Valparaiso, Chile was in the midst of a revolution; having secured independence from Spain, they were now bearing down on Royalists in Lima. In virtually any other moment of recent Chilean history, Chase's story would have captivated the city. The acting American consul arranged to have them under the supervision of his surgeon, Dr. Leonard Osborn.
The crew of the Constellation heard their story and was so moved that each sailor donated a dollar toward their assistance. The governor had heard rumors that the men were not survivors of a wreck, but rather practicers of bloody mutiny. He was assured by Chase's story, though, and he allowed them to roam freely around the city as soon as they were able.
Pollard and Ramsdell were able to locate their comrades by sheer coincidence when the whaleship that rescued them ran into the one that had recently dropped off Chase's boat in Valparaiso. Three months after their separation, they met once again, having lost nine men among their boats and eleven in total. A few days later, the men were offered passage home, but Pollard was deemed too weak. He left two months afterward.
The commander of the Constellation made arrangements to rescue Chappel, Weeks, and Wright from Ducie Island, which he soon discovered was the wrong island by examining Pollard and Chase's maps. When they fired their gun at the edge of Henderson Island, the three men were just sitting down to eat a tropic bird. They had managed to survive on the depleted ecosystem, but needed water badly. The spring had never reemerged from the shoreline, always covered by the high tide. Having drank the blood of the tropic birds, they found no release for their thirst and were quickly falling into psychic disrepair when they heard the sound of thunder. Of course, it wasn't thunder, but the sound of a firing gun on the Constellation.
The crew could not land a boat because the conditions were too dangerous. Chappel, the only one who could swim, jumped in, just skin and bones, and went back and forth over the coral to retrieve his mates and bring them to the boat to safety. They retrieved the letters that Pollard had left in a box on a tree.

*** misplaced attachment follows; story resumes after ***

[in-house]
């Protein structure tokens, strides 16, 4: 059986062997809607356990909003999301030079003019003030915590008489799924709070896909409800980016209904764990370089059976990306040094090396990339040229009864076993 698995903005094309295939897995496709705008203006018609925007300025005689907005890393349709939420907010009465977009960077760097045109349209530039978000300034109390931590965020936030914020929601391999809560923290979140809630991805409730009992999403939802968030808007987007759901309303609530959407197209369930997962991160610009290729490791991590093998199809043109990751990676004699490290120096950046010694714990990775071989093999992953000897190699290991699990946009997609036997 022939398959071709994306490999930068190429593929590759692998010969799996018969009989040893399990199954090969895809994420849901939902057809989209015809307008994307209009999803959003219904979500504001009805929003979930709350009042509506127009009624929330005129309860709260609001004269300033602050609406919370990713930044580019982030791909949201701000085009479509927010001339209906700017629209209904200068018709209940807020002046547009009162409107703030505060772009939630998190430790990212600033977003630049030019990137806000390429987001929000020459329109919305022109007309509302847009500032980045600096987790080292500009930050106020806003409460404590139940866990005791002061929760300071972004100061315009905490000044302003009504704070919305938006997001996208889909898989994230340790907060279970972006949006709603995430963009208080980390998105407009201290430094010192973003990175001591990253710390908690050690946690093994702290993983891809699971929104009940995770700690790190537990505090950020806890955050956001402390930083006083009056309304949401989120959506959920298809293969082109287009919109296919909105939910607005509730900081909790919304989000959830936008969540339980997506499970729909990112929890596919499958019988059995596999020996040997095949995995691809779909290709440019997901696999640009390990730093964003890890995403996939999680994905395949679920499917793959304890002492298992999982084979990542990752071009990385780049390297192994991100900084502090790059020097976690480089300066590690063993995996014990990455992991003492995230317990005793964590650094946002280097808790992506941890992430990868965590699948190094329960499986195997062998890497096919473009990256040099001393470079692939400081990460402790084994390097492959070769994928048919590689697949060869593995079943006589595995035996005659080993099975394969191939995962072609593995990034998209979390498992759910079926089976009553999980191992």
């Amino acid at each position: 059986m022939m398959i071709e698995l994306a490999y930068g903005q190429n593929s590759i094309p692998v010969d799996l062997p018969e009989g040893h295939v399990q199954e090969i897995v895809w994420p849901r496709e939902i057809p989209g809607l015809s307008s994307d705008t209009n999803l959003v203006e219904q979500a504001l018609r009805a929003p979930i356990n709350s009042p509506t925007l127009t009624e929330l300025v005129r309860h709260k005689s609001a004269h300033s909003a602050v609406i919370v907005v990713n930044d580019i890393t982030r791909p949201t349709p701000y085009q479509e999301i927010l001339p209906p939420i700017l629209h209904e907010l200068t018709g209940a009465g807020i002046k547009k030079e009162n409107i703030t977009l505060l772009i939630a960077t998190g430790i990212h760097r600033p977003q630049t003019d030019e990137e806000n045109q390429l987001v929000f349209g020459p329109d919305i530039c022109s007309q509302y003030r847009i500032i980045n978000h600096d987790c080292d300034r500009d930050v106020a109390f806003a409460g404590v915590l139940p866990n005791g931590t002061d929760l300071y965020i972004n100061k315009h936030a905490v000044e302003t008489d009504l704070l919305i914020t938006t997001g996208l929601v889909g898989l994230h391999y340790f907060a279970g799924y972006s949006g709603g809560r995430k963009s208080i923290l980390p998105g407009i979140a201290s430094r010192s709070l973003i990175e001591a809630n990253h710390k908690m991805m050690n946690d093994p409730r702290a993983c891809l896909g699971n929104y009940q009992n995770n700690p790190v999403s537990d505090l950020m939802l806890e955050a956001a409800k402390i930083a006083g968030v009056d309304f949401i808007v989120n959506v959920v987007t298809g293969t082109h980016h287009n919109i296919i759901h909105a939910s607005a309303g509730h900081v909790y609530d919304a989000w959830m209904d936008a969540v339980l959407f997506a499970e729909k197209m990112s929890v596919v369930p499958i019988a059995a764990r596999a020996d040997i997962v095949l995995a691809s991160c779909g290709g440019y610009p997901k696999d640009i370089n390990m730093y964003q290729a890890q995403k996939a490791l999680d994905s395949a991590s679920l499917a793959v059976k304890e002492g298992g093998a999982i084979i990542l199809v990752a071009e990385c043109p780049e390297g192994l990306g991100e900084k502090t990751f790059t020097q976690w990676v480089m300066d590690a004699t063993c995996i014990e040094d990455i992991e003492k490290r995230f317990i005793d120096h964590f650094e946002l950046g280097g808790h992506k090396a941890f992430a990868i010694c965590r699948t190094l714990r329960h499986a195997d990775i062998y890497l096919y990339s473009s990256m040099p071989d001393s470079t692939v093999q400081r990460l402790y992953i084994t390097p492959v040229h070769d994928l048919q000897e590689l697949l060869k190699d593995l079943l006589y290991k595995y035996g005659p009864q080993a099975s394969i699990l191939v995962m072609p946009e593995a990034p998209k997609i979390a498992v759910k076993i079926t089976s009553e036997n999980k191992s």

Years later, a British navy fleet would come across the abandoned Essex boat, littered with human bones, and make the connection. And just before the men arrived back in Nantucket, the letter arrived telling of the horror of their story. People were overcome with emotion despite their great Quaker stoicism and wept in the streets. When the first ship arrived, Chase, Lawrence, and Nickerson were already presumed dead, so the sight of these three men was astounding, especially for Chase's wife, who gave him a new fourteen-month-old daughter to hold.
Obed Macy, the Nantucket historian, did not mention this disaster in his journal, and neither did any of Nantucket's newspapers. They wanted to hear from Pollard first. When he finally did arrive, there was a bone-chilling silence accompanying him. Gideon Folger and Sons subjected him to a lengthy interview about what had happened; as a first-time captain, he knew his neck was on the line.
He also had to answer to Coffin's mother. She didn't take his final words nor Pollard's own words very well at all. Though Pollard could not be blamed, it was a cultural embarrassment that the public had difficulty answering to. Nevertheless, Pollard was offered command of the Two Brothers.
Chase went on to write, or rather have ghost-written, his account of the disaster. His friend who had attended Harvard College desired to help him out. What stood out about his narrative was that only two deaths occurred in his presence, the other nine being left to a brief summation at the end of the book. In fact, much of the disturbing and morally problematic content was left offstage, making In the Heart of the Sea necessary in order to right the many concealed facts of the true story of the Essex. Pollard had his own account ghost-written, and Nickerson's account surfaced 163 years later.
When Pollard finally went off to sea again, his company included none other than Nickerson and Ramsdell.
It seems that these sailors' biggest enemy had always been probabilities. Instead of surviving on the bounty of the freshwater spring as they had expected back on the island, they were effectively back in the 'desolate region', scavenging for food that barely existed anymore. On the other hand, the probability of survival had been extremely low the whole time, and amazingly every group of men had at least two survivors make it back to civilization.
Tying in the status of Chile's political revolution puts this story in context not only with 19th century America, but also with the world. They were saved by a ship from London in the middle of the Pacific Ocean, brought to a country that had just claimed independence from Spain, and were on their way to Nantucket. The morals learned by these sailors were morals of the 19th century: the dangers of xenophobia, the necessity of understanding modern technology, and the great motivating factor of communion.